If one were to happen to hear Moonalice's self-titled debut album without any information about its source, it would be easy to believe that it was some lost recording from a forgotten band of the Woodstock era. The disc has a Marin County country-rock flavor akin to, for example, the Grateful Dead albums Workingman's Dead and American Beauty, with a psychedelic element, as if made by the musical members of a hippie commune circa 1970. It is clearly the work of a group, with the musical styles shifting subtly from song to song, just as the lead vocals are passed among three different singers, one woman (Ann McNamee) and two men (Roger McNamee and G.E. Smith), and the subject matter of the lyrics ranges from accounts of pyrrhic romantic encounters to spacy new age philosophy. The surprise is that the music is made by a band founded in 2007, but the personnel helps explain the conundrum, with such names as Jack Casady (bassist for Jefferson Airplane and Hot Tuna) and Pete Sears (bassist/keyboardist of Jefferson Starship) the most prominent, along with Smith, a veteran guitarist whose work stretches from the Hall & Oates band of their 1980s heyday to long stints with Bob Dylan and the band on Saturday Night Live. The principals, however, seem to be the married couple Roger McNamee and Ann McNamee, not as familiar names and both alumni of a second-generation San Francisco rock group called the Flying Other Brothers. Come to think of it, so is everyone else in Moonalice, except Casady, and even he has appeared on Flying Other Brothers album 52-Week High. In effect, Moonalice is the Flying Other Brothers under another name. Those who read the business pages of newspapers as carefully as the music pages may be interested to know that this Roger McNamee is the same Roger McNamee who is a venture capitalist and the co-founder of Elevation Partners, a firm also including Bono of U2 that, among other things, owns part of Forbes magazine, on whose board McNamee sits. In this sense, his side career as a rock musician may be seen as a sort of rich man's hobby. Nevertheless, he and his wife are craftsman-like writers, singers, and musicians in their chosen style, and paired with the music veterans in the group, they make music that should please aging hippies and younger members of the jam-band scene alike.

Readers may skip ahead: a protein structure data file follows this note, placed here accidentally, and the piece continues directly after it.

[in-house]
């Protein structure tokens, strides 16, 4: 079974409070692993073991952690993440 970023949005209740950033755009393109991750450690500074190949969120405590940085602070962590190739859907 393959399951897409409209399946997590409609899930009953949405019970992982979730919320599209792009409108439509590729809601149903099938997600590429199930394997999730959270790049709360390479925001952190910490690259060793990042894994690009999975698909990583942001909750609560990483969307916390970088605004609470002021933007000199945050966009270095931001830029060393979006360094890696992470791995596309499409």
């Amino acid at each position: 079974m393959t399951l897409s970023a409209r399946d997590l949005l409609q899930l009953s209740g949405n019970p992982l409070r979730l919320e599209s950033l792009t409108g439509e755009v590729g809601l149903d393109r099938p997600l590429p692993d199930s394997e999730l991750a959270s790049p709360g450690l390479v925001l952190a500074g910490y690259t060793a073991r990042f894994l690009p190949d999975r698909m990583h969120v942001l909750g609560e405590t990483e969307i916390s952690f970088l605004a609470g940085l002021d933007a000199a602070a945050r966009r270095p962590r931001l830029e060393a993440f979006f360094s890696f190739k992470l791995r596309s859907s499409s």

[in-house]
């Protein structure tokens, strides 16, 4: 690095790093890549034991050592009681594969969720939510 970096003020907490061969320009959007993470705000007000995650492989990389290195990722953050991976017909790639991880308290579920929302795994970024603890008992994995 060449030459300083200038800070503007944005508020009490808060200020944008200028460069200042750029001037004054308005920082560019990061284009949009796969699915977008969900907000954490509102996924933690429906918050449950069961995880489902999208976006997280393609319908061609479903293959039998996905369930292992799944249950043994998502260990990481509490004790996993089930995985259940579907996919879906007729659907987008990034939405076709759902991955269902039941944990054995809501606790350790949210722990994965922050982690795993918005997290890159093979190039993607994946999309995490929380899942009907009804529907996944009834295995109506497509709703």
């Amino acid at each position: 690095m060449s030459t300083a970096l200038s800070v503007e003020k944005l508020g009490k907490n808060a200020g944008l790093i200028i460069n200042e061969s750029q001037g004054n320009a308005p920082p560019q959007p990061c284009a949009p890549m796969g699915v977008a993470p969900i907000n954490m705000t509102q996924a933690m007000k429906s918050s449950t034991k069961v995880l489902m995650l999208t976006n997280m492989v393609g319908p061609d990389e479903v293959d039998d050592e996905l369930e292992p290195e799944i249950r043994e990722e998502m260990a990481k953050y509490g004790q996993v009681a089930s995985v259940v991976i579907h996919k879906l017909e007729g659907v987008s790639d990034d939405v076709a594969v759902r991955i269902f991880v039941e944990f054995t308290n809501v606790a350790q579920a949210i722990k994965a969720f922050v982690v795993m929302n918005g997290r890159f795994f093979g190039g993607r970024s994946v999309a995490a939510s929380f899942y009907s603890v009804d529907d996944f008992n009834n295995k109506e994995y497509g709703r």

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AllMusic Review by William Ruhlmann